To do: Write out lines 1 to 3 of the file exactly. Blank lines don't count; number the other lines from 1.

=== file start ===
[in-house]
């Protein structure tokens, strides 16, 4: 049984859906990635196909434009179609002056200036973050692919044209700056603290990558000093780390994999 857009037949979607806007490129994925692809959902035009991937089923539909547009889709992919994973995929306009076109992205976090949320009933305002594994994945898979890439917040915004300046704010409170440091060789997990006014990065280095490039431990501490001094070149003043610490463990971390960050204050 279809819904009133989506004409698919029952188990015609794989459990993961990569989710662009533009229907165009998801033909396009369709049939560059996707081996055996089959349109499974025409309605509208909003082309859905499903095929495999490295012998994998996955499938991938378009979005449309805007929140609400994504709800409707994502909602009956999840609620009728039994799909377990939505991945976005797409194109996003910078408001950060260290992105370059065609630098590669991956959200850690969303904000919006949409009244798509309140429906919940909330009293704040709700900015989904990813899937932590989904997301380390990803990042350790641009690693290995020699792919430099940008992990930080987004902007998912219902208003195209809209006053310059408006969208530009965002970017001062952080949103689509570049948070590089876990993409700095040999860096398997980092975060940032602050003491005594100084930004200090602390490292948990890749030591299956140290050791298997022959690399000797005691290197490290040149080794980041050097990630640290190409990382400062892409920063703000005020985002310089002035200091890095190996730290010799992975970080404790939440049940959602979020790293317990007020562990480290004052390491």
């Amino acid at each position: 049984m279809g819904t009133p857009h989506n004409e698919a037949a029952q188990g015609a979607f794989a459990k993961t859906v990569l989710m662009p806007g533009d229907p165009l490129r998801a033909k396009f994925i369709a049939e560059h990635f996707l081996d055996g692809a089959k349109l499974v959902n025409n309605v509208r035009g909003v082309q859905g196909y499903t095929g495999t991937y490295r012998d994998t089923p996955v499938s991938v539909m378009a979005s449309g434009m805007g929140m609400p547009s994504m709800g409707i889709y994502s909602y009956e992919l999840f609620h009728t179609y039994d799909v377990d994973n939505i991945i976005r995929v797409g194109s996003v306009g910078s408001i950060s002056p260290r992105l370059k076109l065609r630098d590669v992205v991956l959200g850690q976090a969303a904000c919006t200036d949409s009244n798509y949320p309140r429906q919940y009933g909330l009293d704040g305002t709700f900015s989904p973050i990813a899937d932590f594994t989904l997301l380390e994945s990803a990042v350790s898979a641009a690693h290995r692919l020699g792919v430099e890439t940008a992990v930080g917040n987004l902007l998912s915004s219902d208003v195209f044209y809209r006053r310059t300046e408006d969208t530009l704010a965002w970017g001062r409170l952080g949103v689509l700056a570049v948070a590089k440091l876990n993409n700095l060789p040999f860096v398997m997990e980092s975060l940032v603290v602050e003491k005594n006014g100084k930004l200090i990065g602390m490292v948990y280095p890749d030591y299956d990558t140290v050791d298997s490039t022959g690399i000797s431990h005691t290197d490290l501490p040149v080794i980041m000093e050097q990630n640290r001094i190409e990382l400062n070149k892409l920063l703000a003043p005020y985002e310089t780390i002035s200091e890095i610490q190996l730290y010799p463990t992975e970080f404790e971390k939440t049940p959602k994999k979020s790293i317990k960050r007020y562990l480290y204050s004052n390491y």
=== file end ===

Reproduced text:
[in-house]
């Protein structure tokens, strides 16, 4: 049984859906990635196909434009179609002056200036973050692919044209700056603290990558000093780390994999 857009037949979607806007490129994925692809959902035009991937089923539909547009889709992919994973995929306009076109992205976090949320009933305002594994994945898979890439917040915004300046704010409170440091060789997990006014990065280095490039431990501490001094070149003043610490463990971390960050204050 279809819904009133989506004409698919029952188990015609794989459990993961990569989710662009533009229907165009998801033909396009369709049939560059996707081996055996089959349109499974025409309605509208909003082309859905499903095929495999490295012998994998996955499938991938378009979005449309805007929140609400994504709800409707994502909602009956999840609620009728039994799909377990939505991945976005797409194109996003910078408001950060260290992105370059065609630098590669991956959200850690969303904000919006949409009244798509309140429906919940909330009293704040709700900015989904990813899937932590989904997301380390990803990042350790641009690693290995020699792919430099940008992990930080987004902007998912219902208003195209809209006053310059408006969208530009965002970017001062952080949103689509570049948070590089876990993409700095040999860096398997980092975060940032602050003491005594100084930004200090602390490292948990890749030591299956140290050791298997022959690399000797005691290197490290040149080794980041050097990630640290190409990382400062892409920063703000005020985002310089002035200091890095190996730290010799992975970080404790939440049940959602979020790293317990007020562990480290004052390491």
């Amino acid at each position: 049984m279809g819904t009133p857009h989506n004409e698919a037949a029952q188990g015609a979607f794989a459990k993961t859906v990569l989710m662009p806007g533009d229907p165009l490129r998801a033909k396009f994925i369709a049939e560059h990635f996707l081996d055996g692809a089959k349109l499974v959902n025409n309605v509208r035009g909003v082309q859905g196909y499903t095929g495999t991937y490295r012998d994998t089923p996955v499938s991938v539909m378009a979005s449309g434009m805007g929140m609400p547009s994504m709800g409707i889709y994502s909602y009956e992919l999840f609620h009728t179609y039994d799909v377990d994973n939505i991945i976005r995929v797409g194109s996003v306009g910078s408001i950060s002056p260290r992105l370059k076109l065609r630098d590669v992205v991956l959200g850690q976090a969303a904000c919006t200036d949409s009244n798509y949320p309140r429906q919940y009933g909330l009293d704040g305002t709700f900015s989904p973050i990813a899937d932590f594994t989904l997301l380390e994945s990803a990042v350790s898979a641009a690693h290995r692919l020699g792919v430099e890439t940008a992990v930080g917040n987004l902007l998912s915004s219902d208003v195209f044209y809209r006053r310059t300046e408006d969208t530009l704010a965002w970017g001062r409170l952080g949103v689509l700056a570049v948070a590089k440091l876990n993409n700095l060789p040999f860096v398997m997990e980092s975060l940032v603290v602050e003491k005594n006014g100084k930004l200090i990065g602390m490292v948990y280095p890749d030591y299956d990558t140290v050791d298997s490039t022959g690399i000797s431990h005691t290197d490290l501490p040149v080794i980041m000093e050097q990630n640290r001094i190409e990382l400062n070149k892409l920063l703000a003043p005020y985002e310089t780390i002035s200091e890095i610490q190996l730290y010799p463990t992975e970080f404790e971390k939440t049940p959602k994999k979020s790293i317990k960050r007020y562990l480290y204050s004052n390491y």